Taking advice from a ‘virtual’ assistant sounds like something out of Minority Report.
But our reality and that on the big screen are not far apart – at least at UK airports – where virtual staff are popping up to make your journey through the terminal a bit less stressful.
East Midlands has become the latest British airport to ‘hire’ a holographic agent to help simplify the security process for passengers.
The new virtual assistant is a holographic projection of the airport’s real-life senior terminal services assistant, Heather Hodson and is tasked with advising passengers about liquid restrictions and security procedures.
The real-life Heather Hodson, said: “Security procedures understandably still confuse many of our passengers.
“Over the past few years, the airport has introduced many ways to prepare passengers before security by using TV screens, posters and terminal announcements to remind customers about the liquid restrictions.
“We’re hoping that this innovative technology will capture their attention.”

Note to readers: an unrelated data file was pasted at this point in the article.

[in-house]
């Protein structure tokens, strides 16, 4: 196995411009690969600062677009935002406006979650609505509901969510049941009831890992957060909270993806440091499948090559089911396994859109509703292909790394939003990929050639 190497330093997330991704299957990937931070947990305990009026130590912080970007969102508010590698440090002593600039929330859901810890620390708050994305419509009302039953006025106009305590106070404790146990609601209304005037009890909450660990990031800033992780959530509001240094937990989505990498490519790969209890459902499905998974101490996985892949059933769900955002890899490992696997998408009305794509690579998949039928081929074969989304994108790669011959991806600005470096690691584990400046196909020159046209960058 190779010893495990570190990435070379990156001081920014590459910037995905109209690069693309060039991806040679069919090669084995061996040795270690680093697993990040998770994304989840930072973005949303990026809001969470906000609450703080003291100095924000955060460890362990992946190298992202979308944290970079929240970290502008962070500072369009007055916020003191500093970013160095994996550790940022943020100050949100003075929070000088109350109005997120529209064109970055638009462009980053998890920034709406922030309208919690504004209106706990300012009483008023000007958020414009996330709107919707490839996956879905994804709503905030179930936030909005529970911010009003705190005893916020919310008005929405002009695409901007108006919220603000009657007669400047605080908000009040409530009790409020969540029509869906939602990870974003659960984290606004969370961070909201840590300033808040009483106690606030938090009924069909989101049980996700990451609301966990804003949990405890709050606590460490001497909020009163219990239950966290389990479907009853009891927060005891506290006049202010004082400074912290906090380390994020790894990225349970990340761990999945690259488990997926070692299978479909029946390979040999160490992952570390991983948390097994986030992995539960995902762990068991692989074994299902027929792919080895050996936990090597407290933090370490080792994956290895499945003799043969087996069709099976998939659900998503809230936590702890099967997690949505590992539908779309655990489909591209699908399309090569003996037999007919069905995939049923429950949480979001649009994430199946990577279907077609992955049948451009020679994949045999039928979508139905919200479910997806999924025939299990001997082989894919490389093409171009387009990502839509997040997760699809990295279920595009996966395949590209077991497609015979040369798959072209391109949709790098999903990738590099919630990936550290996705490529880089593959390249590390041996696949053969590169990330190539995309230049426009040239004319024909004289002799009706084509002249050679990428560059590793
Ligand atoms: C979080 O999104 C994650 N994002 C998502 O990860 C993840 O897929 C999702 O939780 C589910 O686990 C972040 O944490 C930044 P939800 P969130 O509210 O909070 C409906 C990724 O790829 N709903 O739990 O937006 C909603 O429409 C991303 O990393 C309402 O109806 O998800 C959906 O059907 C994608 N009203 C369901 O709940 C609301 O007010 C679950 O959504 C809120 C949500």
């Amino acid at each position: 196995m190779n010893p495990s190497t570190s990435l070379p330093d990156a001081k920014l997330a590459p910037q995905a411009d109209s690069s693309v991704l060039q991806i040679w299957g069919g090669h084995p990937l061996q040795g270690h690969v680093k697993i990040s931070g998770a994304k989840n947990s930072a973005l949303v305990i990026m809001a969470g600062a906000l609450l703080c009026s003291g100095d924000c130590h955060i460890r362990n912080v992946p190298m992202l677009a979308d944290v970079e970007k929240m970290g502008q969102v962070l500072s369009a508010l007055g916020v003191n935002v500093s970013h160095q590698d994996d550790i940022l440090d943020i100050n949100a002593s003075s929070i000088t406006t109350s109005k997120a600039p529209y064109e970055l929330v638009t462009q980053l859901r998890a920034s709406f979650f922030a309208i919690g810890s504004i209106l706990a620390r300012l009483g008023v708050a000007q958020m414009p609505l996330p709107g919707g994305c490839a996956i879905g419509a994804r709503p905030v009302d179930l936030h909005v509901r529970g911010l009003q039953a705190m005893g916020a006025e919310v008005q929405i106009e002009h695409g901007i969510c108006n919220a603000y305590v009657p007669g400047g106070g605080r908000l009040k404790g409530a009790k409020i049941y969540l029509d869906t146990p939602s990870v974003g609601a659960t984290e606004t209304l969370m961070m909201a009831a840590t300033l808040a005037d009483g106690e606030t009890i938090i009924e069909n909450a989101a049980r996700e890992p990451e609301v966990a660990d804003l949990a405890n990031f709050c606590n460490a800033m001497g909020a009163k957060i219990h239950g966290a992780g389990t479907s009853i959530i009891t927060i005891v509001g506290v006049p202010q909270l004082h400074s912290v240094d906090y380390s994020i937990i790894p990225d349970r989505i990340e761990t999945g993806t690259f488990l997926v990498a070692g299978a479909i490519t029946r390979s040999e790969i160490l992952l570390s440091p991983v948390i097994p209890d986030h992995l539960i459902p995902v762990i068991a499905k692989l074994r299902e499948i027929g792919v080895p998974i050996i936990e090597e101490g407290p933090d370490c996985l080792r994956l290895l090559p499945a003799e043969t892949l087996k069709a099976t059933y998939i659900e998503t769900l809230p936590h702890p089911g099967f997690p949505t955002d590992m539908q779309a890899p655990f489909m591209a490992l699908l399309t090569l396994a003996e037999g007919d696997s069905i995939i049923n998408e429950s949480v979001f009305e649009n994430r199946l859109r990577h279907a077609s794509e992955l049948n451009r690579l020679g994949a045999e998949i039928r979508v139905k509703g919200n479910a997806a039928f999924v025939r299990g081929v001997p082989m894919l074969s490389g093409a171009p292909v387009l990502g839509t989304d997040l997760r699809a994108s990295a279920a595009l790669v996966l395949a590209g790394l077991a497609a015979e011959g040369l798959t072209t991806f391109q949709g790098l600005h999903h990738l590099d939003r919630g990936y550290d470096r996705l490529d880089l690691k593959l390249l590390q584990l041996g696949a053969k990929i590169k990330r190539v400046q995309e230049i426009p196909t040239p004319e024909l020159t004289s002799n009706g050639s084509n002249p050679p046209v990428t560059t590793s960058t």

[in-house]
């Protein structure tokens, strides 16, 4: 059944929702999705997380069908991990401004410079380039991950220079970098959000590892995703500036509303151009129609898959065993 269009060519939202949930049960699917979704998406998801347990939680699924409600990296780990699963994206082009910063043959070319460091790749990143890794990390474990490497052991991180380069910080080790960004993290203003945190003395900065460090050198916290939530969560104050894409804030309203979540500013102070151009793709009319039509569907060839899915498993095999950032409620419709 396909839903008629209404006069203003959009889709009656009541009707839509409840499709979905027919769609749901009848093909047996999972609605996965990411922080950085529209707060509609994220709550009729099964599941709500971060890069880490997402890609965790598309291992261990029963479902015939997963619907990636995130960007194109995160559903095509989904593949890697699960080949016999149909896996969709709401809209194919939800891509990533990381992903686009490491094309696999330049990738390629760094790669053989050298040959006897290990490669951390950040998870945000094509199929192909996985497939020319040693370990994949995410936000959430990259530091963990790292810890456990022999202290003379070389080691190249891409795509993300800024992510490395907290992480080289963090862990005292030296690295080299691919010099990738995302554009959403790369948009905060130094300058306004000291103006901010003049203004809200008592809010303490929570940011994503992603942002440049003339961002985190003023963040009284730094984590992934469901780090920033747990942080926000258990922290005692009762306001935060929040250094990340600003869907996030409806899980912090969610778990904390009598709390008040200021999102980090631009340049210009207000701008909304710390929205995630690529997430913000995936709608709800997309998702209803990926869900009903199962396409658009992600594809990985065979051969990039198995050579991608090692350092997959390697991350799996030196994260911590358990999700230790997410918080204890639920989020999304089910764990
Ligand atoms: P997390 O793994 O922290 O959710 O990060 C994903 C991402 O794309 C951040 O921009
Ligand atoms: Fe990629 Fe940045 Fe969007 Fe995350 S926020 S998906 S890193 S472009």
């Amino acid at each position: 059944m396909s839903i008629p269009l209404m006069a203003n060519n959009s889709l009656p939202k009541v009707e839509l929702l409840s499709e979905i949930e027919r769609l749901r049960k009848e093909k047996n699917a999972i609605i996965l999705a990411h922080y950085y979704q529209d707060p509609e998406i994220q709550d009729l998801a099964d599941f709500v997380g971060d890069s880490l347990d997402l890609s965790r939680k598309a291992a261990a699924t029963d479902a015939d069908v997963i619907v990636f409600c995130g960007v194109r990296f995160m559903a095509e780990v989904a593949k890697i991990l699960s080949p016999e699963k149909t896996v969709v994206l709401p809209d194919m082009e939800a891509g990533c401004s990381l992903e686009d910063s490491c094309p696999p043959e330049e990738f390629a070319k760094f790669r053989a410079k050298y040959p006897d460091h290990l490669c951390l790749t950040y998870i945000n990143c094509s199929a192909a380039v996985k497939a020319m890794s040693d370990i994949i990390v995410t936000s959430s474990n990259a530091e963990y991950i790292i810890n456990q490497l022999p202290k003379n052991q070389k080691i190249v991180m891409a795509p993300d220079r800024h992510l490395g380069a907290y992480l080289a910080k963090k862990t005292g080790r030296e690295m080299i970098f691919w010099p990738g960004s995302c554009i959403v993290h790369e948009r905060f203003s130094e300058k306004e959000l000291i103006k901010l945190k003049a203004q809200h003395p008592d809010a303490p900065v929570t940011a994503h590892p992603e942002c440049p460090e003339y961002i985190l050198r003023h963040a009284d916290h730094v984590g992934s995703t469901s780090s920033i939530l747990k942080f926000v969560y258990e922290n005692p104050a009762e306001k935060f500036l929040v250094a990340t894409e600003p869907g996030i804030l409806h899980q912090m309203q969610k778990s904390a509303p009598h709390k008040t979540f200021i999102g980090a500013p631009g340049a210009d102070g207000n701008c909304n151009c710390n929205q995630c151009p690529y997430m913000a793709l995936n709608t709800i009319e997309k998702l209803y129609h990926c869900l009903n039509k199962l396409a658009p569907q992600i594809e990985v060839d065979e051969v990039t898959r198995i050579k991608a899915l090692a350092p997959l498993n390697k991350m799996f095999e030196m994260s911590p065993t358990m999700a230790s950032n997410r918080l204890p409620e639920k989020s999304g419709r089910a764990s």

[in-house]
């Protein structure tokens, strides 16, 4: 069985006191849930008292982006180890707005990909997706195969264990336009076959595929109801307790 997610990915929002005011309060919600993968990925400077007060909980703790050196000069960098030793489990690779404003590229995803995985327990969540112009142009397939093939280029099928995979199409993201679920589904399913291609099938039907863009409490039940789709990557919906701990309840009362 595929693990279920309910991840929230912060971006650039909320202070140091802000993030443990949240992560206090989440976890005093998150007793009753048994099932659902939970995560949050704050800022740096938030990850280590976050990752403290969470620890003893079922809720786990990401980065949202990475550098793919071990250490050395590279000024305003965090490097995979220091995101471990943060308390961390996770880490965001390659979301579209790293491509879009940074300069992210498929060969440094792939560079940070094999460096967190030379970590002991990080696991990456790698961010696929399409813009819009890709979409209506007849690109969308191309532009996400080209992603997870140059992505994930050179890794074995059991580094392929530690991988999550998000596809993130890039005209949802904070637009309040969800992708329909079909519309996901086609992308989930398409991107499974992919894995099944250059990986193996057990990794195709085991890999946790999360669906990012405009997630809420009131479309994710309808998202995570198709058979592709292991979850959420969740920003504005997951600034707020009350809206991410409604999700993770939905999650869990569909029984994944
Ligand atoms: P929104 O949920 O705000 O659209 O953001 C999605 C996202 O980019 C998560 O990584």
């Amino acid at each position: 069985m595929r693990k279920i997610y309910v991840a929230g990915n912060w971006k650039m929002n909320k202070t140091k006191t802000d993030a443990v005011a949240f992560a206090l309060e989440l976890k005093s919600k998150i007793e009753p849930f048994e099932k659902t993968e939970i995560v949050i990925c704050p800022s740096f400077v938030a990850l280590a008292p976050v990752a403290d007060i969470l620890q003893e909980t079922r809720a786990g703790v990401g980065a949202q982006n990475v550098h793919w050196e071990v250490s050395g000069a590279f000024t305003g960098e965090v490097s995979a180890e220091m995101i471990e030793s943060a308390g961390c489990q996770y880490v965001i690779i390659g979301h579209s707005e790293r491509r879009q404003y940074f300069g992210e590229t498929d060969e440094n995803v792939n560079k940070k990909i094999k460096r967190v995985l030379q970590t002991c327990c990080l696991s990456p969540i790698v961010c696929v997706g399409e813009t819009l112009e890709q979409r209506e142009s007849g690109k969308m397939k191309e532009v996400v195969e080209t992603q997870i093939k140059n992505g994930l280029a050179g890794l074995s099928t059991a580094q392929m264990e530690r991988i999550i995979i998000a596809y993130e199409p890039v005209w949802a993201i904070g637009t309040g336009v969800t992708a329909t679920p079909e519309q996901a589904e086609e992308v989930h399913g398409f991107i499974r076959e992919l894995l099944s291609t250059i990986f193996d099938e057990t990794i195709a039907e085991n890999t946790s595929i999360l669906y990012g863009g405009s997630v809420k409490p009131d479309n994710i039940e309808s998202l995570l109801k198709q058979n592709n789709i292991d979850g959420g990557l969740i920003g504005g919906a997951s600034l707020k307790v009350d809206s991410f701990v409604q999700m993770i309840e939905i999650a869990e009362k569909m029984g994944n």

The virtual agent is part of a £200,000 refurbishment of the airport’s security area.
The technology comes from multimedia company Musion, who created a sturdy, transparent surface suitable to project a high definition video on to. The airport claims that it looks “almost as good as the real thing”.
Are virtual assistants taking over UK airports?
Virtual hired helpers are already in use at London Luton, Birmingham, Bristol, Edinburgh and Manchester airports, in an effort to take the stress out of security screening processes.
And airports have hinted that their virtual assistants could one day help passengers in other areas of the airport.
East Midlands says it hopes introduce another hologram in the terminal in the near future.
London Luton, which claims to have been the world’s first airport to introduce virtual assistants – named Holly and Graham – said the agents could be used at immigration or in retail areas to help relay important messages to passengers.
In France, Paris Orly has been trialling the use of avatar-like virtual boarding agents to direct passengers to their gate.